In accordance with the present invention, this is achieved in that the socket part on the side facing away from the head has a gliding surface for rotatably supporting the socket part in the natural hip socket.
According to the invention, no fixed anchoring of the socket part in the hipbone takes place. The socket part that is polished on both sides to provide gliding surfaces can be inserted into the natural hip socket without there being the risk of deformation. By providing an outer gliding surface on the socket part, loading of the cartilage layer in the hip socket is prevented.
In a particularly preferred embodiment of the invention, a stop limiting the rotation of the socket part in the natural hip socket is formed; the stop prevents that the socket part will project too far from the hip socket and will damage with its edge the surrounding tissue.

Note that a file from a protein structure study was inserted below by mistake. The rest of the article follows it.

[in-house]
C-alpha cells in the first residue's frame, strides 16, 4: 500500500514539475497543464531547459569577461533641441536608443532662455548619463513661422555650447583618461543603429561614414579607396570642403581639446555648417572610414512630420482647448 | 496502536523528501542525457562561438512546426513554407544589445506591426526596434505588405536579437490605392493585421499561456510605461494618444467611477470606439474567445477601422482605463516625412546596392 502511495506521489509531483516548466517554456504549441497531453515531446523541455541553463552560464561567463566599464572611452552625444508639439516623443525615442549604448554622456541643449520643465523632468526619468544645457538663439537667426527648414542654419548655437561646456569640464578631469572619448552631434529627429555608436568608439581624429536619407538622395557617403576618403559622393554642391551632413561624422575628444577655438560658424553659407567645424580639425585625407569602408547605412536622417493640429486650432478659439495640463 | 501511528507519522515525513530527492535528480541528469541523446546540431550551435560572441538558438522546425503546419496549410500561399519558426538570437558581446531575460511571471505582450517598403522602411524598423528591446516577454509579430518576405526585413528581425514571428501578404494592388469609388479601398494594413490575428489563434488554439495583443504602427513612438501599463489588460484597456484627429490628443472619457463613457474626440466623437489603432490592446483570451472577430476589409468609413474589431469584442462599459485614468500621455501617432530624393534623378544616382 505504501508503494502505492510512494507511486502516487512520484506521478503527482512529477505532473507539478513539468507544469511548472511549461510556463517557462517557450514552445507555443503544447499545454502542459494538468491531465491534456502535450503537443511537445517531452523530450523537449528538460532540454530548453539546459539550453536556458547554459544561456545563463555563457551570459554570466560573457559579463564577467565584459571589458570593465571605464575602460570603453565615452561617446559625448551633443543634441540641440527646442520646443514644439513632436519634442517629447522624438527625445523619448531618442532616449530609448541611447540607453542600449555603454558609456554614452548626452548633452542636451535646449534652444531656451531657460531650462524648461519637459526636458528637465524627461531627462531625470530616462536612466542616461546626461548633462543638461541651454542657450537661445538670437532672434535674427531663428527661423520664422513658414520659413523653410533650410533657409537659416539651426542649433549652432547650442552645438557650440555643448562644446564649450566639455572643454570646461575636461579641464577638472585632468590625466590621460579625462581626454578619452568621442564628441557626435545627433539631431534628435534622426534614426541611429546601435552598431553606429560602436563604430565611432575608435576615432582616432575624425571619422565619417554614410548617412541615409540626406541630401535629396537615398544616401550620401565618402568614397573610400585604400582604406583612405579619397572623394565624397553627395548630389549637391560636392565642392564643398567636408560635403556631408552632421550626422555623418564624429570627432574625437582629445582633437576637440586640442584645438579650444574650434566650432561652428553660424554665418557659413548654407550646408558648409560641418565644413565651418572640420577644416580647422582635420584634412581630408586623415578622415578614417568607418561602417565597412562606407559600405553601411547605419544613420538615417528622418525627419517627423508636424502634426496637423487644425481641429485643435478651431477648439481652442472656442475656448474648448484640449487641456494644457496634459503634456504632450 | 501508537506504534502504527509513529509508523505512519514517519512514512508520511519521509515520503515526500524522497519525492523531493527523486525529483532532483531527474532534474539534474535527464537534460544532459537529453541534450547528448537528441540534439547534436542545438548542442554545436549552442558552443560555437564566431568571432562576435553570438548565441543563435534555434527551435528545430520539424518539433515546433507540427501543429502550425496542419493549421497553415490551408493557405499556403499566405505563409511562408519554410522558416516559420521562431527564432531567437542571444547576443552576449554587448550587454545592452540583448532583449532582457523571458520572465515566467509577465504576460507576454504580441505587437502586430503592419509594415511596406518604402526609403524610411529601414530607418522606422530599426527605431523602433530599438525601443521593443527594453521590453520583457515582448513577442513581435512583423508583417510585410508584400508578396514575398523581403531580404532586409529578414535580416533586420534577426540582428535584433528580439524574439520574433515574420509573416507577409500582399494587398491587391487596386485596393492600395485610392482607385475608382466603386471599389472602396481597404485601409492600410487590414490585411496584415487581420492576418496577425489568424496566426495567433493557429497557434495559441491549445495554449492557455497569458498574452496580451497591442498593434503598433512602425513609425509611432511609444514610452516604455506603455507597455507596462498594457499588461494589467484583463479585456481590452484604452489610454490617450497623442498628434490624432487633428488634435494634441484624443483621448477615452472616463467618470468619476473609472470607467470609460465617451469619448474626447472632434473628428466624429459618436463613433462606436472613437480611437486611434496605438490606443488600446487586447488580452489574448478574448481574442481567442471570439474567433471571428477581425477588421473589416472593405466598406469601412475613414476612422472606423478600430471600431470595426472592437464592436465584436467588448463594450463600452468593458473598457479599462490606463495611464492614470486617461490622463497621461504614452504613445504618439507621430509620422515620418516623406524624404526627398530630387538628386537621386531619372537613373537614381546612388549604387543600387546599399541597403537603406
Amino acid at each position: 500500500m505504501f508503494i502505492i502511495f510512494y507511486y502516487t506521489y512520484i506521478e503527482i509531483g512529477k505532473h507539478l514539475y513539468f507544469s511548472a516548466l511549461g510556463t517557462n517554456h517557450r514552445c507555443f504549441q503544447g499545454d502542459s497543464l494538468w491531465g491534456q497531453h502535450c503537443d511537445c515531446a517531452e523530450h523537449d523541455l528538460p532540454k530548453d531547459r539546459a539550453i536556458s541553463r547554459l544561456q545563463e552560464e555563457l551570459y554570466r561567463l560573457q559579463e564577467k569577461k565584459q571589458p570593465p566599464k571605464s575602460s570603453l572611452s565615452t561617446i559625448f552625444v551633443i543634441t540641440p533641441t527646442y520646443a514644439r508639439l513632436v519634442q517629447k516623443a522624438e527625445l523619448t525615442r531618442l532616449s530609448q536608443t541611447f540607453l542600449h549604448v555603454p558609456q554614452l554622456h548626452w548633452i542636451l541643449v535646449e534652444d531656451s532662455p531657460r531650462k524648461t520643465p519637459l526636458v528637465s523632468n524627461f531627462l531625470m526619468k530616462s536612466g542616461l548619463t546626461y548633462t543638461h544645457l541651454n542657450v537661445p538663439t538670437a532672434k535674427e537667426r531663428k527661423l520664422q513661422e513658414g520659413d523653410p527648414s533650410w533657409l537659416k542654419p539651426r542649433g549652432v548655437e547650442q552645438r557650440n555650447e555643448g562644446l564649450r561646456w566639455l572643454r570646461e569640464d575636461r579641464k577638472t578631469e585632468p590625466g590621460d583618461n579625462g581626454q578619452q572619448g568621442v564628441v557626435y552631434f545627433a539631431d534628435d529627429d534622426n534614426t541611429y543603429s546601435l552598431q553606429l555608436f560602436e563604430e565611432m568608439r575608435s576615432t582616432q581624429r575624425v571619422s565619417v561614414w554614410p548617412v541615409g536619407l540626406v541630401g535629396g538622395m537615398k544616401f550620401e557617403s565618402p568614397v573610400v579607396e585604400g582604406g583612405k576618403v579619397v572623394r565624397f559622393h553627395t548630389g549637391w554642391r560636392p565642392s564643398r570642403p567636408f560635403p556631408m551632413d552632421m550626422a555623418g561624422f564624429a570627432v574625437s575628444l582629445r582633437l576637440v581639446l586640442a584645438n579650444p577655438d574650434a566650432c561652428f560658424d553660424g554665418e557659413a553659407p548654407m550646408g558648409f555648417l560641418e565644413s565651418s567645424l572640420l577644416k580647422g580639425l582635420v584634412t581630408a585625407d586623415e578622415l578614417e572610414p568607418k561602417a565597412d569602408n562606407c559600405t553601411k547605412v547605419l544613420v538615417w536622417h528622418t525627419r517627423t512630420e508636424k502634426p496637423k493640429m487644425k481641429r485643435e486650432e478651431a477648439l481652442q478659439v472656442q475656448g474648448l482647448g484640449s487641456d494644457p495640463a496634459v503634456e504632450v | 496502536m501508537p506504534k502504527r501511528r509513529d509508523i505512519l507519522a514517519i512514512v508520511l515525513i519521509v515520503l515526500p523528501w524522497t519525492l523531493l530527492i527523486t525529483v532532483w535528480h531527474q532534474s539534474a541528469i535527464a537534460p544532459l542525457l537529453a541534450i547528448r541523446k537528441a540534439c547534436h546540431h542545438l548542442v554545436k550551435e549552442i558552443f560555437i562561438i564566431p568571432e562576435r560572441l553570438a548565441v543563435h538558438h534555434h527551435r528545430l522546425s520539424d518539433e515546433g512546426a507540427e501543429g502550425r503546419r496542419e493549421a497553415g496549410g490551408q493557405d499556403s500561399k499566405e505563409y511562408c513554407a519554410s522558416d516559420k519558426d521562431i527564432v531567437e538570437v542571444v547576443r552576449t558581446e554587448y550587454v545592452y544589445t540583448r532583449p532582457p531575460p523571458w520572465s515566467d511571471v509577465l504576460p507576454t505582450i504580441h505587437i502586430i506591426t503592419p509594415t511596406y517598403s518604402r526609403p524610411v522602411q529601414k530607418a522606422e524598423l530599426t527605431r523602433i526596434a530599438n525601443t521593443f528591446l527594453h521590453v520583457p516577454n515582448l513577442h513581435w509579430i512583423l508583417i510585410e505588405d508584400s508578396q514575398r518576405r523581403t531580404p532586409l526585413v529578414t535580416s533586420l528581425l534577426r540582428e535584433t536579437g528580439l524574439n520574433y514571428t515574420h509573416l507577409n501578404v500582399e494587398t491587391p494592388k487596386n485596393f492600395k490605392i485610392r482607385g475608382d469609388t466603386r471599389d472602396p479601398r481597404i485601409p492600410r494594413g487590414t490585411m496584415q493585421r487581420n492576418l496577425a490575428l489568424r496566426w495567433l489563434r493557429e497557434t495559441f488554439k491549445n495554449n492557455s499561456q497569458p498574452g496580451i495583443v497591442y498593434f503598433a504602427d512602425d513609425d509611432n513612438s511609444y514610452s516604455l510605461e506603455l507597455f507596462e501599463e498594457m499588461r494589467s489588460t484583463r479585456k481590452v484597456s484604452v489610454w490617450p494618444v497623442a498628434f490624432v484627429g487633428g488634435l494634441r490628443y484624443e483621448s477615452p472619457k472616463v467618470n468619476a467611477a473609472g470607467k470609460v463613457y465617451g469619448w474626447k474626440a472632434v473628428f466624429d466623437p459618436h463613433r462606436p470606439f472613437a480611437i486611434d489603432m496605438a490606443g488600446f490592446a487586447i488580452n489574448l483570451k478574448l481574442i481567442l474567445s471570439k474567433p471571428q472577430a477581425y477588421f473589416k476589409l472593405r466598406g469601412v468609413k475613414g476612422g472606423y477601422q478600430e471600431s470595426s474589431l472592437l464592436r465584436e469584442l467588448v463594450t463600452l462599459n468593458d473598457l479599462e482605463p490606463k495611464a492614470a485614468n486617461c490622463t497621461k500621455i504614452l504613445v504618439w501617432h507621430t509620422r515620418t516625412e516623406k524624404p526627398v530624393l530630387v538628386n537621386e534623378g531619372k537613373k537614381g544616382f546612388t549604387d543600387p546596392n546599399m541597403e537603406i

Such a stop for limiting the rotation of the socket part can be provided on the head and/or on the hipbone.
In the latter case, the socket part has preferably a flange-like angled edge portion for striking against the hipbone at the edge of the hip socket. In particular, this angled edge portion can be arranged within an edge depression formed on the hip socket. The shoulder that is formed by this edge depression then forms the stop for limiting the rotation of the socket part in the hip socket.
Preferably, the socket part extends across such an angle that in any rotational position, in which the angled edge portion strikes against the shoulder, the angled edge portion remains completely within the edge depression.